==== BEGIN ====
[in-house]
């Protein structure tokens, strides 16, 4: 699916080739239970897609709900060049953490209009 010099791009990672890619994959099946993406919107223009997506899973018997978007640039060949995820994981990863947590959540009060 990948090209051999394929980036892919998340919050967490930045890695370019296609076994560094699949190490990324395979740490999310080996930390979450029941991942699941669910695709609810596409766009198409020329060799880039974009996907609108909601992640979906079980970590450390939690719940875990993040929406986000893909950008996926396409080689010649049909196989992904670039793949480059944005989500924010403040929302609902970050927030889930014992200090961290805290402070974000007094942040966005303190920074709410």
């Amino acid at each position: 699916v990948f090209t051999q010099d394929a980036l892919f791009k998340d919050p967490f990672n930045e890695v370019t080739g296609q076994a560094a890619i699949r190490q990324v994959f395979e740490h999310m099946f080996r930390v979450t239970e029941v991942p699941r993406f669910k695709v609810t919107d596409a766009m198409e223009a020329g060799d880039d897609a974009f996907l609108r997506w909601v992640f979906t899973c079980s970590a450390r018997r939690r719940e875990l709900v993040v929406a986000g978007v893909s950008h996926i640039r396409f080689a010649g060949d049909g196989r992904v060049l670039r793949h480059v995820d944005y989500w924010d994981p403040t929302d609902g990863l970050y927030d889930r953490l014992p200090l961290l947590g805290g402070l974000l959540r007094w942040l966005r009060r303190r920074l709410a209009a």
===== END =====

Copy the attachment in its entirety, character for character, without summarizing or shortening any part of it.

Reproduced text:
[in-house]
């Protein structure tokens, strides 16, 4: 699916080739239970897609709900060049953490209009 010099791009990672890619994959099946993406919107223009997506899973018997978007640039060949995820994981990863947590959540009060 990948090209051999394929980036892919998340919050967490930045890695370019296609076994560094699949190490990324395979740490999310080996930390979450029941991942699941669910695709609810596409766009198409020329060799880039974009996907609108909601992640979906079980970590450390939690719940875990993040929406986000893909950008996926396409080689010649049909196989992904670039793949480059944005989500924010403040929302609902970050927030889930014992200090961290805290402070974000007094942040966005303190920074709410």
């Amino acid at each position: 699916v990948f090209t051999q010099d394929a980036l892919f791009k998340d919050p967490f990672n930045e890695v370019t080739g296609q076994a560094a890619i699949r190490q990324v994959f395979e740490h999310m099946f080996r930390v979450t239970e029941v991942p699941r993406f669910k695709v609810t919107d596409a766009m198409e223009a020329g060799d880039d897609a974009f996907l609108r997506w909601v992640f979906t899973c079980s970590a450390r018997r939690r719940e875990l709900v993040v929406a986000g978007v893909s950008h996926i640039r396409f080689a010649g060949d049909g196989r992904v060049l670039r793949h480059v995820d944005y989500w924010d994981p403040t929302d609902g990863l970050y927030d889930r953490l014992p200090l961290l947590g805290g402070l974000l959540r007094w942040l966005r009060r303190r920074l709410a209009a």